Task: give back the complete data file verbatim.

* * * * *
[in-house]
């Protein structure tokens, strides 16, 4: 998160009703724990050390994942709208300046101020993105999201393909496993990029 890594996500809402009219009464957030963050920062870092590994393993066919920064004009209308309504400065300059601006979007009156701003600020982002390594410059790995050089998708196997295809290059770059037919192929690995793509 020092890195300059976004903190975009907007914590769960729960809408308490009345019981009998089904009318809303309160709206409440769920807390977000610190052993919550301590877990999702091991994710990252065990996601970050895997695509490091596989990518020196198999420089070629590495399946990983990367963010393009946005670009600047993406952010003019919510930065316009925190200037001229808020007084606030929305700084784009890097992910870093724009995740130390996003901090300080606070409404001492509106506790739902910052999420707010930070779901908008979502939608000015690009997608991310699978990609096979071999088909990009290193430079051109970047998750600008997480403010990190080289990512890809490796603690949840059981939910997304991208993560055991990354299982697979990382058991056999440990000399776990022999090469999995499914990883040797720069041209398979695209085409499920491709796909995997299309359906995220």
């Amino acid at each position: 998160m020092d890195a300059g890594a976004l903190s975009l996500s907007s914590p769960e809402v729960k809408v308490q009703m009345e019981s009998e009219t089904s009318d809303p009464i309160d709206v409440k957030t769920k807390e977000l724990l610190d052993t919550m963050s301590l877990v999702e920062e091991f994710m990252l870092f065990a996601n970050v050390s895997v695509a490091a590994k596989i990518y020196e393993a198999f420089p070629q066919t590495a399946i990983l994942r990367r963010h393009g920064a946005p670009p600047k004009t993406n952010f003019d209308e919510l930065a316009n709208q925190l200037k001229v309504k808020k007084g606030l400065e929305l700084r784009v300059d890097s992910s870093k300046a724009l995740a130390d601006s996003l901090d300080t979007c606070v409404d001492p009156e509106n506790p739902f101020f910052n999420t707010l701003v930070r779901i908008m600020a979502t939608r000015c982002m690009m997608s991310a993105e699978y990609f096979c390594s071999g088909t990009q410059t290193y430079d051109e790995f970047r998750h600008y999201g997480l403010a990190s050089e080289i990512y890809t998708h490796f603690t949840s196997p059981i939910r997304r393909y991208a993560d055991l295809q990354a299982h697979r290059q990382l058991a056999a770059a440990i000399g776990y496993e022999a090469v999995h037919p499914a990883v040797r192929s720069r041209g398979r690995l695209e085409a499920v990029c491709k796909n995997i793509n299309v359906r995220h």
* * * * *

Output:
[in-house]
């Protein structure tokens, strides 16, 4: 998160009703724990050390994942709208300046101020993105999201393909496993990029 890594996500809402009219009464957030963050920062870092590994393993066919920064004009209308309504400065300059601006979007009156701003600020982002390594410059790995050089998708196997295809290059770059037919192929690995793509 020092890195300059976004903190975009907007914590769960729960809408308490009345019981009998089904009318809303309160709206409440769920807390977000610190052993919550301590877990999702091991994710990252065990996601970050895997695509490091596989990518020196198999420089070629590495399946990983990367963010393009946005670009600047993406952010003019919510930065316009925190200037001229808020007084606030929305700084784009890097992910870093724009995740130390996003901090300080606070409404001492509106506790739902910052999420707010930070779901908008979502939608000015690009997608991310699978990609096979071999088909990009290193430079051109970047998750600008997480403010990190080289990512890809490796603690949840059981939910997304991208993560055991990354299982697979990382058991056999440990000399776990022999090469999995499914990883040797720069041209398979695209085409499920491709796909995997299309359906995220």
């Amino acid at each position: 998160m020092d890195a300059g890594a976004l903190s975009l996500s907007s914590p769960e809402v729960k809408v308490q009703m009345e019981s009998e009219t089904s009318d809303p009464i309160d709206v409440k957030t769920k807390e977000l724990l610190d052993t919550m963050s301590l877990v999702e920062e091991f994710m990252l870092f065990a996601n970050v050390s895997v695509a490091a590994k596989i990518y020196e393993a198999f420089p070629q066919t590495a399946i990983l994942r990367r963010h393009g920064a946005p670009p600047k004009t993406n952010f003019d209308e919510l930065a316009n709208q925190l200037k001229v309504k808020k007084g606030l400065e929305l700084r784009v300059d890097s992910s870093k300046a724009l995740a130390d601006s996003l901090d300080t979007c606070v409404d001492p009156e509106n506790p739902f101020f910052n999420t707010l701003v930070r779901i908008m600020a979502t939608r000015c982002m690009m997608s991310a993105e699978y990609f096979c390594s071999g088909t990009q410059t290193y430079d051109e790995f970047r998750h600008y999201g997480l403010a990190s050089e080289i990512y890809t998708h490796f603690t949840s196997p059981i939910r997304r393909y991208a993560d055991l295809q990354a299982h697979r290059q990382l058991a056999a770059a440990i000399g776990y496993e022999a090469v999995h037919p499914a990883v040797r192929s720069r041209g398979r690995l695209e085409a499920v990029c491709k796909n995997i793509n299309v359906r995220h």